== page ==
Research from Hitachi Consulting has found that 65 per cent of British people prefer to shop in-store rather than online.
According to the research, less than 20 per cent said they’d rather shop online while 13 per cent said they liked to do a combination of the two.
“Despite the massive growth in online shopping over the years, it’s good to see that consumers haven’t fallen out of love with the British high street,” said Hitachi Consuling’s director of retail, Chris Gates. “The retail sector has clearly been having a difficult time lately, but our research shows that in-store shopping still has a crucial role in the modern shopping journey.”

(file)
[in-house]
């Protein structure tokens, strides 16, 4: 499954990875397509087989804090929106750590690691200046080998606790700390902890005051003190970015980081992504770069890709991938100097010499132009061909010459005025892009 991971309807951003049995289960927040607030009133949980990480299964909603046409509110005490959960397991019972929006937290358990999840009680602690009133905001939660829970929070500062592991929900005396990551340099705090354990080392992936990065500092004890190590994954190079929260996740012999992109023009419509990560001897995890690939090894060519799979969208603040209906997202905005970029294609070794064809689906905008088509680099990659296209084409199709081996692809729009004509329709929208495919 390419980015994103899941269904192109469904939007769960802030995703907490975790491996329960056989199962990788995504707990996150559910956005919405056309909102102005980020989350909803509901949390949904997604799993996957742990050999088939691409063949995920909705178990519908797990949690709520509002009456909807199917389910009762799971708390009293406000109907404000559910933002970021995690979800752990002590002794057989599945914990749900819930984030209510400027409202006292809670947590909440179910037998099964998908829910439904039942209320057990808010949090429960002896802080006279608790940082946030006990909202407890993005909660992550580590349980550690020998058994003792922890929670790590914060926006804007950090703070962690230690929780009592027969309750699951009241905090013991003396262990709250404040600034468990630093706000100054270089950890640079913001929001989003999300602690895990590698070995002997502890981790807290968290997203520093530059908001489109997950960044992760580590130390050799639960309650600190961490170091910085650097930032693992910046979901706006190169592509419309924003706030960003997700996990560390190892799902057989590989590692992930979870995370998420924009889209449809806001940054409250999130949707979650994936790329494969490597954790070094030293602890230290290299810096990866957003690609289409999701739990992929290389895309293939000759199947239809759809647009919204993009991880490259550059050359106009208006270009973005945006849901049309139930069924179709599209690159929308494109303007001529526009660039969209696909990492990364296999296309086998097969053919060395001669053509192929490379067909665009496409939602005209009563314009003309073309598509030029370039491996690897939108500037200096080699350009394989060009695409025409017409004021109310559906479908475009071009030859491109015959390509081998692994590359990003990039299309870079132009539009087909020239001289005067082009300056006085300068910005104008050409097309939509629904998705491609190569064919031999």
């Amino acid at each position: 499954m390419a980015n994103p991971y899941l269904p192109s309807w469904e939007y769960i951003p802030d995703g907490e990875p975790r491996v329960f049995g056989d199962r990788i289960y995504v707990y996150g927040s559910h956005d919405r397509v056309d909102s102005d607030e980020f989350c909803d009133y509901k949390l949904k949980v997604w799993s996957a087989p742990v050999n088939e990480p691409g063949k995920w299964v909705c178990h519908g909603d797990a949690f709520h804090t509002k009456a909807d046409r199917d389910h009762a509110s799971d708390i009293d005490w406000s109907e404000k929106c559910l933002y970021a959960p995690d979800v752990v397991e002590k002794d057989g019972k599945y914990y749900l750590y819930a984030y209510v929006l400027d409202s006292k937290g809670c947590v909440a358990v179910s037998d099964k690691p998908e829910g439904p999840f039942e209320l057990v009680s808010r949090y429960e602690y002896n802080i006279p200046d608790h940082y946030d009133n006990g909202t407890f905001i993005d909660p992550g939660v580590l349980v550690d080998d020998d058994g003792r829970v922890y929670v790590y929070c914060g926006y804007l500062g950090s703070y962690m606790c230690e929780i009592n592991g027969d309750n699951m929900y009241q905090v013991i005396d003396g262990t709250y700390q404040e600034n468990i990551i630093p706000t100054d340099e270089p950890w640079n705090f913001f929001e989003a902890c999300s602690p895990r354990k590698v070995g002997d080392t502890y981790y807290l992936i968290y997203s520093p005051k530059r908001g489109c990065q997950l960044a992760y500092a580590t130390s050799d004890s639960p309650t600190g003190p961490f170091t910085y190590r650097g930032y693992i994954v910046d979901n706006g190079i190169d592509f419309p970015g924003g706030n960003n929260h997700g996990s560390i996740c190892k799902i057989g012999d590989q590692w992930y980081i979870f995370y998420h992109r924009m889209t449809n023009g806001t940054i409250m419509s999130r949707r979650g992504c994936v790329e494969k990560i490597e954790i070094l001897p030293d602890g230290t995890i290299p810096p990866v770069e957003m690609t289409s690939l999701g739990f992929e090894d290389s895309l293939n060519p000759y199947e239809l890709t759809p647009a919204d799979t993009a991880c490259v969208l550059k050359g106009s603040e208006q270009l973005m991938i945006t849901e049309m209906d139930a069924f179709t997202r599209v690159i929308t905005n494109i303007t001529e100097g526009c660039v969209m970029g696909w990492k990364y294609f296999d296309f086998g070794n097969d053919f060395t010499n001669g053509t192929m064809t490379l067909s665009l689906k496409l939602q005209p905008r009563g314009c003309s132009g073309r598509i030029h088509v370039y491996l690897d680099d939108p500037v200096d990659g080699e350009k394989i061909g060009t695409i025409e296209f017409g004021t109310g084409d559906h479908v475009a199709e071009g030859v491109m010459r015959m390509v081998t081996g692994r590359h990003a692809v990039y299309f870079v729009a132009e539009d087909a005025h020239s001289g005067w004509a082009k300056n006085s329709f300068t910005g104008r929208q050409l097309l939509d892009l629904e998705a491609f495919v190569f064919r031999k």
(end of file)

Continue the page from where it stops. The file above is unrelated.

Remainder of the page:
This research comes at the same time as findings from the Forrester Research published in the New York Times shows that over 90 per cent of sales in the United States still take place in a physical store.
“Well over 90 per cent of sales still happen in physical stores, so there is a huge, compelling reason to think about the physical store as a driver of sales,” commented Forrester analyst, Sucharita Mulpuru.
Forrester’s research echoed a recent shift in the US which has seen a number of previously online-only outlets, such as Bonobos and eBay, opening bricks and mortar stores. The retailers say they’re responding to customers who would rather see a product in person before they make a purchase.
“Clicking on six sizes and having them shipped to me is not a great experience,” noted Bonobos chief executive, Andy Dunn, adding that “the cost of marketing a Web site and the cost of free shipping both ways was approximating a store expense.”
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